Proteomic analyses of corneal tissue subjected to alkali exposure

Toral Parikh, Natalie Eisner, Praseeda Venugopalan, Qin Yang, Byron L. Lam, Sanjoy K. Bhattacharya

Research output: Contribution to journalArticlepeer-review

10 Scopus citations


PURPOSE. To determine whether exposure to alkaline chemicals results in predictable changes in corneal protein profile. To determine whether protein profile changes are indicative of severity and duration of alkali exposure. METHODS. Enucleated bovine and porcine (n = 59 each) eyes were used for exposure to sodium, ammonium, and calcium hydroxide, respectively. Eyes were subjected to fluorescein staining, 5-bromo-2'-deoxy-uridine (BrdU) labeling. Excised cornea was subjected to protein extraction, spectrophotometric determination of protein amount, dynamic light scattering and SDS-PAGE profiling, mass spectrometric protein identification, and iTRAQ-labeled quantification. Select identified proteins were subjected to Western blot and immunohistochemical analyses. RESULTS. Alkali exposure resulted in lower protein extractability from corneal tissue. Elevated aggregate formation was found with strong alkali exposure (sodium hydroxide>ammonium, calcium hydroxide), even with a short duration of exposure compared with controls. The protein yield after exposure varied as a function of postexposure time. Protein profiles changed because of alkali exposure. Concentration and strength of the alkali affected the profile change significantly. Mass spectrometry identified 15 proteins from different bands with relative quantification. Plexin D1 was identified for the first time in the cornea at a protein level that was further confirmed by Western blot and immunohistochemical analyses. CONCLUSIONS. Exposure to alkaline chemicals results in predictable and reproducible changes in corneal protein profile. Stronger alkali, longer durations, or both, of exposure resulted in lower yields and significant protein profile changes compared with controls.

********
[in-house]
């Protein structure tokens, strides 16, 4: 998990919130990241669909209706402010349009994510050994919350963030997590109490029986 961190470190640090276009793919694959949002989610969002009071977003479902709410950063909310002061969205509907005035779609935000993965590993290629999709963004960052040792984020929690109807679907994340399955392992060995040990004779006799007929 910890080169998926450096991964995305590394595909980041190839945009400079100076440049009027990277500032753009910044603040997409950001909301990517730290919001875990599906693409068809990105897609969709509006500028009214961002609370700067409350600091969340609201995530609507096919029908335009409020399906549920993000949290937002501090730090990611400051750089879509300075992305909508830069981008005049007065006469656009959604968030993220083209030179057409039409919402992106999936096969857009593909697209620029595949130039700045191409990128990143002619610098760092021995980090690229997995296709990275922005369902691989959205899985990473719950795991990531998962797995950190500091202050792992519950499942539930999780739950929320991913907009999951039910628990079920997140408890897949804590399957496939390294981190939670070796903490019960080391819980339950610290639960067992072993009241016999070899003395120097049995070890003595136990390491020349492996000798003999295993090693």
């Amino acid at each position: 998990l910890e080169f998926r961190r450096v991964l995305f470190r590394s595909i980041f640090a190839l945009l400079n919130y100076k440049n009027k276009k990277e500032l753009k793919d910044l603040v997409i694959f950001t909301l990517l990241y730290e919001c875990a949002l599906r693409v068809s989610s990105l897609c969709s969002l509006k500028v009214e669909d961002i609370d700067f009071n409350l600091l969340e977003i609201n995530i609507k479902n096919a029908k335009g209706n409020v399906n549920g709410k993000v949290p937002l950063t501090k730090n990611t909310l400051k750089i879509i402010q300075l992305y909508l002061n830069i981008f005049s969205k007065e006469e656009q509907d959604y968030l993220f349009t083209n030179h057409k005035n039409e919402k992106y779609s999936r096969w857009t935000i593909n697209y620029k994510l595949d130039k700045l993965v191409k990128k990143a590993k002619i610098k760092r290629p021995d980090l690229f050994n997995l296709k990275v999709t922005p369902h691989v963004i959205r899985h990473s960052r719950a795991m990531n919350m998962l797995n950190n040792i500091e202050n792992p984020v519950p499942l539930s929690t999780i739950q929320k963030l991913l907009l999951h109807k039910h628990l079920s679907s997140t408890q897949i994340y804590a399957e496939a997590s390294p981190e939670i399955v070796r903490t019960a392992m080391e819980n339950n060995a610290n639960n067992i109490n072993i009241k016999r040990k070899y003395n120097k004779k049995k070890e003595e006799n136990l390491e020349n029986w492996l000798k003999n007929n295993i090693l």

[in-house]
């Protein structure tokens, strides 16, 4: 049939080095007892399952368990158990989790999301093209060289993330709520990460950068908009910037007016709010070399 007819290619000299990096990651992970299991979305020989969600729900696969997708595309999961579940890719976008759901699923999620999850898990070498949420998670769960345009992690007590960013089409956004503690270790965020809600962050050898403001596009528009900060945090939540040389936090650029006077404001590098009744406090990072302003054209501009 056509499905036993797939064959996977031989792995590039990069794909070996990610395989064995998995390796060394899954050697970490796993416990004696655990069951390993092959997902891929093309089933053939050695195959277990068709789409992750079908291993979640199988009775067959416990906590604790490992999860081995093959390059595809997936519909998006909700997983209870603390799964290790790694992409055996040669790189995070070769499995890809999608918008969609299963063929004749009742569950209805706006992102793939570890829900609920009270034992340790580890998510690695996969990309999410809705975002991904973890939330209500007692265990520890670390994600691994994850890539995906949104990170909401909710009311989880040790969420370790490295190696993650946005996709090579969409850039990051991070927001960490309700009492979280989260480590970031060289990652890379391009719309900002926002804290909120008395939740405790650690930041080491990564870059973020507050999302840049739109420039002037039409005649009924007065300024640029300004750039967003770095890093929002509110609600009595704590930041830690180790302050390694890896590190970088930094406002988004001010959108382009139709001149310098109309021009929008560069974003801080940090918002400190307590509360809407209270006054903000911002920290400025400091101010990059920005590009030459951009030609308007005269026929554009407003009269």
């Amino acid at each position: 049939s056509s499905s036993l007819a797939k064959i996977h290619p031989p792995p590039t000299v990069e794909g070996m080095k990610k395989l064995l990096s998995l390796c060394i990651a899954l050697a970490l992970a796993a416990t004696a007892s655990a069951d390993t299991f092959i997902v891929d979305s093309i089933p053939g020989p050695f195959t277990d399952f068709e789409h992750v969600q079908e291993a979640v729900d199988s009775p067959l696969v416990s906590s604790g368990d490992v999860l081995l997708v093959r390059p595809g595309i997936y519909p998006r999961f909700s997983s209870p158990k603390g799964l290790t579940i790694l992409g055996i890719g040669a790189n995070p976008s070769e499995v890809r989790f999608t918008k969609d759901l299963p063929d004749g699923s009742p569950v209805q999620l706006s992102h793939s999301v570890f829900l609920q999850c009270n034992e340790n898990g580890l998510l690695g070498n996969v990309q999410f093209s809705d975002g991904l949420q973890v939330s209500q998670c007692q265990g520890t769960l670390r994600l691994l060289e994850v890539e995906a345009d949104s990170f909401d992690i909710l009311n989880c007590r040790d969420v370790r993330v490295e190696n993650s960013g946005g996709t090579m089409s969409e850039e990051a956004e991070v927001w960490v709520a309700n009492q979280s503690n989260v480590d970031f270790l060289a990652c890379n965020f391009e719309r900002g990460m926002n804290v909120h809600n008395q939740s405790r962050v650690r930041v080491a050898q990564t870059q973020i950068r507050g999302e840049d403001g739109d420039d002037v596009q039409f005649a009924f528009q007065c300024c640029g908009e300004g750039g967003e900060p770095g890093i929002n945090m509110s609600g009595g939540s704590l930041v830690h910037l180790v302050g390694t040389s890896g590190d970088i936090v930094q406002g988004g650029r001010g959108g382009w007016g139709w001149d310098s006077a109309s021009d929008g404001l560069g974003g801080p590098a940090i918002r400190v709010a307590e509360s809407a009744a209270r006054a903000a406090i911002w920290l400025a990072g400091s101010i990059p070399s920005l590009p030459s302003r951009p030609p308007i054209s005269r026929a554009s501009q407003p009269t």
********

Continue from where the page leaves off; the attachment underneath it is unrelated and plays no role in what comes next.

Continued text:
Original languageEnglish (US)
Pages (from-to)1819-1831
Number of pages13
JournalInvestigative Ophthalmology and Visual Science
Issue number3
StatePublished - Mar 2011

ASJC Scopus subject areas

  • Ophthalmology
  • Sensory Systems
  • Cellular and Molecular Neuroscience


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